Jansson, M, Ohtonen, P, Syrjälä, H, Ala‐Kokko, T. The proportion of understaffing and increased nursing workload are associated with multiple organ failure: A cross‐sectional study. J Adv Nurs. 2020; 76: 2113– 2124. https://doi.org/10.1111/jan.14410
The proportion of understaffing and increased nursing workload are associated with multiple organ failure : a cross‐sectional study
|Author:||Jansson, Miia1,2; Ohtonen, Pasi3,4; Syrjälä, Hannu5;|
1Research Group of Medical Imaging, Physics and Technology, University of Oulu, Oulu, Finland
2Oulu University Hospital, Oulu, Finland
3Division of Operative care, Oulu University Hospital, Oulu, Finland
4Medical Research Center Oulu, University of Oulu, Oulu, Finland
5Department of Infection Control, Oulu University Hospital, Oulu, Finland
6Division of Intensive Care, Department of Anesthesiology, Oulu University Hospital, Oulu, Finland
7Research Group of Surgery, Anesthesiology and Intensive Care, Medical Research Center Oulu, Oulu, Finland
|Online Access:||PDF Full Text (PDF, 0.5 MB)|
|Persistent link:|| http://urn.fi/urn:nbn:fi-fe2020062445584
John Wiley & Sons,
|Publish Date:|| 2020-06-24
Aims: To determine whether nurse staffing and nursing workload are associated with multiple organ failure and mortality.
Design: A cross‐sectional study.
Methods: This study was conducted in a single tertiary‐level teaching hospital during 2008–2017. The association between nurse staffing, nursing workload and prognosis was determined using daily nurse‐to‐patient ratios, Therapeutic Intervention Scoring System scores, Intensive Care Nursing Scoring System scores and Intensive Care Nursing Scoring System indexes. In addition, the timing of intensive care unit admission was considered. Multiple organ failure was defined according to the Sequential Organ Failure Assessment score.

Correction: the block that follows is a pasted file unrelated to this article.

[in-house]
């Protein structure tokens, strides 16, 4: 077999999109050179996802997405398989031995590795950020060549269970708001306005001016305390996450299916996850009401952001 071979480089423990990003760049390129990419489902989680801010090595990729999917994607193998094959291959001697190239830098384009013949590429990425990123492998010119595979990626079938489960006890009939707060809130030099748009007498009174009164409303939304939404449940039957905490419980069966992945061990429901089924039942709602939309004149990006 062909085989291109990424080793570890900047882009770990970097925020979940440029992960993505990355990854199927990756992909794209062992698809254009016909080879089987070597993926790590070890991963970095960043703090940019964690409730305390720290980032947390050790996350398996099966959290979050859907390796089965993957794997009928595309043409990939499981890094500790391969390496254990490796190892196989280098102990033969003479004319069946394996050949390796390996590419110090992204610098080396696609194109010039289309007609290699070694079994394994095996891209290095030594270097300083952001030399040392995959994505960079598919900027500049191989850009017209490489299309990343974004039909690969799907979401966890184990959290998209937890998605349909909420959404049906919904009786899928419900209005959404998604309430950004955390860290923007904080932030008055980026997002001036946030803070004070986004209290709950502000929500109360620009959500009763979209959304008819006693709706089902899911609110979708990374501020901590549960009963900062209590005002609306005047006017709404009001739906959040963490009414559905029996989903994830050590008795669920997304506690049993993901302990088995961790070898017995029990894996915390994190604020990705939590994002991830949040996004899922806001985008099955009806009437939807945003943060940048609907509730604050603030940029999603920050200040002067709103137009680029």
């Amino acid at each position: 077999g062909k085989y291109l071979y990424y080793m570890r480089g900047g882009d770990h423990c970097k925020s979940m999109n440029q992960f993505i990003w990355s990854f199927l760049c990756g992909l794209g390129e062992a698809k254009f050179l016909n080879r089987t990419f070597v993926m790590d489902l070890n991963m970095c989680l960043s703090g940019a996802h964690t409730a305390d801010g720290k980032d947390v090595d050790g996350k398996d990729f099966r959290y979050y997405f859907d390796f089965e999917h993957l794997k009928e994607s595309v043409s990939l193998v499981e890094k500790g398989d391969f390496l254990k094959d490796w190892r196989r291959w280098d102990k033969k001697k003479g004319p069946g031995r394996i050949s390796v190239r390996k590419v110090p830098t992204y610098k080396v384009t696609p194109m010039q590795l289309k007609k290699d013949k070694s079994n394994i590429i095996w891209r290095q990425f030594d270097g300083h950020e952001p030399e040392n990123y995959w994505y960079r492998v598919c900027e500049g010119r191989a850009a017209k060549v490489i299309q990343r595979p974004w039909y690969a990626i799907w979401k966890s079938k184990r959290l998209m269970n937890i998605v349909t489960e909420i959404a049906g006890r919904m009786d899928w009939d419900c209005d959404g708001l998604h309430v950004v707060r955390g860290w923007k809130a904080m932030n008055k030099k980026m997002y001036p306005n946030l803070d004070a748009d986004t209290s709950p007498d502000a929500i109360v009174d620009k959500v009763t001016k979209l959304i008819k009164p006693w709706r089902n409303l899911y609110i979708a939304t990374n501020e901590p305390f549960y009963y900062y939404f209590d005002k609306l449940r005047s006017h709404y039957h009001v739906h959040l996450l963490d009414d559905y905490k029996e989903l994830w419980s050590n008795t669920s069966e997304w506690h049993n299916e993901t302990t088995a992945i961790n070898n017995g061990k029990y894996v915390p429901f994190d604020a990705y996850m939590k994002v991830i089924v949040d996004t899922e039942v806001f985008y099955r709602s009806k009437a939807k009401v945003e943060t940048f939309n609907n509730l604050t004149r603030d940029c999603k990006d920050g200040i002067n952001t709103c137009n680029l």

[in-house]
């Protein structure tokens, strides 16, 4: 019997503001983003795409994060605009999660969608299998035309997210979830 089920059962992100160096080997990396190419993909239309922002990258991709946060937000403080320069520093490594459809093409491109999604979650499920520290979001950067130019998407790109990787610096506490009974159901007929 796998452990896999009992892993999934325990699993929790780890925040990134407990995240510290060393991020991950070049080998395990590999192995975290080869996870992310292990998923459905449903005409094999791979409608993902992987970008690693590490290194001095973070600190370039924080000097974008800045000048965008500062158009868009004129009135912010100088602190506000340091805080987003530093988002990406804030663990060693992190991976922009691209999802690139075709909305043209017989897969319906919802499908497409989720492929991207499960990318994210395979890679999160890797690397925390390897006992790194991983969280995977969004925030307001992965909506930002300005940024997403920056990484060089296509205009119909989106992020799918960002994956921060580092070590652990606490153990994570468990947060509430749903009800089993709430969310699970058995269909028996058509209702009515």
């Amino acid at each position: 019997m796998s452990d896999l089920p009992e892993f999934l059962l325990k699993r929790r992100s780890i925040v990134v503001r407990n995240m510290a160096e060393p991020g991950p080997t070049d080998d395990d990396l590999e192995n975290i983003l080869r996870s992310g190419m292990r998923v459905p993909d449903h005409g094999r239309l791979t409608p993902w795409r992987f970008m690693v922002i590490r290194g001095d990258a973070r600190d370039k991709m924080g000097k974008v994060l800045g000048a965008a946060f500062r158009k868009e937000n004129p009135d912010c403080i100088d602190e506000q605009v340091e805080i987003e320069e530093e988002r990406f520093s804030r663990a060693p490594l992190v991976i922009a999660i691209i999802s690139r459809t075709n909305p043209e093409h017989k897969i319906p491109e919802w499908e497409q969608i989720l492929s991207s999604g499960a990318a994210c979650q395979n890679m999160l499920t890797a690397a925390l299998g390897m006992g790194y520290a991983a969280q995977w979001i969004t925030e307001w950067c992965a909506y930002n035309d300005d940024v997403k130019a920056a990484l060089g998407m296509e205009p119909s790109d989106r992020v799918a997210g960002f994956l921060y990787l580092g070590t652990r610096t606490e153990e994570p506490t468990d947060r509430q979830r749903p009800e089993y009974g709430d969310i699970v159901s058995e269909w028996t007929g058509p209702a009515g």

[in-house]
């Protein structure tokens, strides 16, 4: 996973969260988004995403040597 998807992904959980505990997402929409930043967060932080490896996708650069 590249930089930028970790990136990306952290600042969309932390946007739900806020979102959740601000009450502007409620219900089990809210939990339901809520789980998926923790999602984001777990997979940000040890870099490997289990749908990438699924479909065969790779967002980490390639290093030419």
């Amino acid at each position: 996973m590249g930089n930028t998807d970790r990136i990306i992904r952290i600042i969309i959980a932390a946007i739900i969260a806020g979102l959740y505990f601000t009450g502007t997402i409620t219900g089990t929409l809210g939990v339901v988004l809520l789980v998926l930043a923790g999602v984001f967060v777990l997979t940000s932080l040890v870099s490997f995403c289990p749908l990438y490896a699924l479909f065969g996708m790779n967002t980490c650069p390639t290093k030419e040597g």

Results: During the study period, 10,230 patients were included in the final analysis. Generally, the mean daily highest Therapeutic Intervention Scoring System score and Intensive Care Nursing Scoring System score were significantly higher in patients with multiple organ failure and in non‐survivors. The proportion of understaffing was significantly more common in patients with multiple organ failure than in those without. The mean daily lowest nurse‐to‐patient ratio and the mean daily highest Intensive Care Nursing Scoring System index did not differ between survivors and non‐survivors. The levels of nursing associated with workload and understaffing were at their worst on weekends.
Conclusions: The proportion of understaffing and increased nursing workload are associated with multiple organ failure, demonstrating that an adequate level of nurse staffing in relation to patient complexity is a prerequisite for the availability and quality of critical care services. The proportion of understaffing did not differ between survivors and non‐survivors.
Impact: This is the first study that evaluates nurse staffing and nursing workload as potential risk factors for multiple organ failure and mortality. There is a need to ensure that intensive care units are consistently staffed based on real patient needs, 7 days a week and that personnel and services are available at all times for high‐risk patients.
Journal of advanced nursing
|Pages:||2113 - 2124|
|Type of Publication:||
A1 Journal article – refereed
|Field of Science:||
© 2020 The Authors. Journal of Advanced Nursing published by John Wiley & Sons Ltd. This is an open access article under the terms of the Creative Commons Attribution License, which permits use, distribution and reproduction in any medium, provided the original work is properly cited.